It is evident that there is an acute need for public sector employers to accumulate funds for retiree medical benefits while the plan participant is actively employed. While Health Savings Accounts (HSAs) provide an opportunity for employees to create a nest egg, implementing a qualified high deductible health plan for collectively bargained public sector groups remains a challenge. In addition, these high deductible plans are not immune to problematic healthcare trends, including how high cost specialty drugs can ravage an employer’s (and employee’s) health benefits budget.
An alternative to an HSA, Health Reimbursement Accounts (HRAs) do not need to be paired with a high deductible plan, but the employer contributions are typically modest and easily consumed by out-of-pocket medical, prescription drug, dental and vision expenses. For instance, according to Mercer’s 2018 National Survey of Employer Sponsored Health Plans, the median HRA annual contribution for those with single coverage was just $625.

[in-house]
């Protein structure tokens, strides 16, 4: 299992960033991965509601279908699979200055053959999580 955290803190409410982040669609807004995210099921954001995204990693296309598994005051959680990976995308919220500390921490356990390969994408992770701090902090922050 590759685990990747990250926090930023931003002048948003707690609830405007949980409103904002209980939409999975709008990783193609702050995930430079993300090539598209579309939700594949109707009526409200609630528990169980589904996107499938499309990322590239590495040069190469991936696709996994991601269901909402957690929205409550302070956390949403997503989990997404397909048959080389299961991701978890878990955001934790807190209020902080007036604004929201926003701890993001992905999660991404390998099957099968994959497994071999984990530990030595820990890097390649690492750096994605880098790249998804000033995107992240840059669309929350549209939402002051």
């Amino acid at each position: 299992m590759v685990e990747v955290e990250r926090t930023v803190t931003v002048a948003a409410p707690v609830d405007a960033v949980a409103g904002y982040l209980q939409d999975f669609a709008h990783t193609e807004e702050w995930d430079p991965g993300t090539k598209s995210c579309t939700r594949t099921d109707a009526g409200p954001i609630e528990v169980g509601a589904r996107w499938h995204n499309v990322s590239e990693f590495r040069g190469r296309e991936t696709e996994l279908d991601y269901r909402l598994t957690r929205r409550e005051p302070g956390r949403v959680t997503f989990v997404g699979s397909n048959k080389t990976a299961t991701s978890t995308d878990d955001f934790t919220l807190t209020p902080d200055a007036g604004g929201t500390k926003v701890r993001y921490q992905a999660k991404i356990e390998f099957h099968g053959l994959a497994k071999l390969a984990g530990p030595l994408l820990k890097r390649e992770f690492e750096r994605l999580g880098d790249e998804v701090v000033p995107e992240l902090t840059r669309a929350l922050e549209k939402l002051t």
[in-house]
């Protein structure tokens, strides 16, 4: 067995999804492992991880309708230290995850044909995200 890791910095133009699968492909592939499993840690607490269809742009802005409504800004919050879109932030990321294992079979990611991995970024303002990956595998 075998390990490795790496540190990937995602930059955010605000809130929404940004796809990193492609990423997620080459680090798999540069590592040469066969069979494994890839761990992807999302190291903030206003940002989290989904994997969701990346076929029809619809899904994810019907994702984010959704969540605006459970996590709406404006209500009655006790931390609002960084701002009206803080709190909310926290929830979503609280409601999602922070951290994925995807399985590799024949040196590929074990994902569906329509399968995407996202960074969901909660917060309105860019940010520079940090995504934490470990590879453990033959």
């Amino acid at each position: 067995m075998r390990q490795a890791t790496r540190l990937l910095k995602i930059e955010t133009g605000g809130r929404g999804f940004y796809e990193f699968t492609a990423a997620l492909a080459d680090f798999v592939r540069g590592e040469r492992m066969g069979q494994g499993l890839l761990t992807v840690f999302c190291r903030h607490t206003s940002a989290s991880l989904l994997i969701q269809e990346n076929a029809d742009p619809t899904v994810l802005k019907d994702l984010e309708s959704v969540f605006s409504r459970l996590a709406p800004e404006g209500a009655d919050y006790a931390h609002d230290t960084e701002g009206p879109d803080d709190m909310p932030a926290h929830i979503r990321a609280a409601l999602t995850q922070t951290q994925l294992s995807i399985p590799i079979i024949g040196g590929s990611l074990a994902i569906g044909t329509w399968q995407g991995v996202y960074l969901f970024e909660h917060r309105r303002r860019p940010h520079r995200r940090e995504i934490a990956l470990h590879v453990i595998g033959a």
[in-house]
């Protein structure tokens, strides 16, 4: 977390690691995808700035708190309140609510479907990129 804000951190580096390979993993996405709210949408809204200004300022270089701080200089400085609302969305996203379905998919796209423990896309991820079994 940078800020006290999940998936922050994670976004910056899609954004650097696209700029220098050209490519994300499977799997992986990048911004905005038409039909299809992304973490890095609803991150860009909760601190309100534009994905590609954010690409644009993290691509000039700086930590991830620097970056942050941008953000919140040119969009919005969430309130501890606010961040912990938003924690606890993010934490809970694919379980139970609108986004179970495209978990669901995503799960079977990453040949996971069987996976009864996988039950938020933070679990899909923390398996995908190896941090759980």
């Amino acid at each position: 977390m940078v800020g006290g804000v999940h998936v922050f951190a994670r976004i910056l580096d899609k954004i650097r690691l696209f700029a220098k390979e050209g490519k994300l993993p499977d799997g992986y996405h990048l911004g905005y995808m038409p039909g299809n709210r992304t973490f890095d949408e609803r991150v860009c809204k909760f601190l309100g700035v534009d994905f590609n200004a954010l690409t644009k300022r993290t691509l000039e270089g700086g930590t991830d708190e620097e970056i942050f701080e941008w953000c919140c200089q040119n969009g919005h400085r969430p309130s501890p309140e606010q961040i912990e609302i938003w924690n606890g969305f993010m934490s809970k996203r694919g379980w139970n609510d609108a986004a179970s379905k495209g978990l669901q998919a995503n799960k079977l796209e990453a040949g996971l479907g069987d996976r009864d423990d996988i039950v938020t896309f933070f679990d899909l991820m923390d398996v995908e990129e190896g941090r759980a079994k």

A better mechanism is needed to establish funds for public sector retiree medical benefits – and the states of New York and Wisconsin may be on the right track. New York’s policy allows eligible state employees to cover some retiree health insurance costs with unused sick leave, while in Wisconsin, the Accumulated Sick Leave Credit Conversion Program allows state employees covered by the State Group Health Insurance Program to convert unused sick leave into credits to pay for health insurance when they retire. The credits cannot earn interest or be used to pay for insurance that is not part of the State Group Health Insurance Program.
Since most employers, public sector and private, are interested in reducing health care liabilities and not subsidizing retirees under their active employee health benefits plan, the Wisconsin approach – with some important tweaks — is an intriguing solution that should be considered in other states.
Retiree medical’s future: Sick leave conversion, HRAs and marketplace options?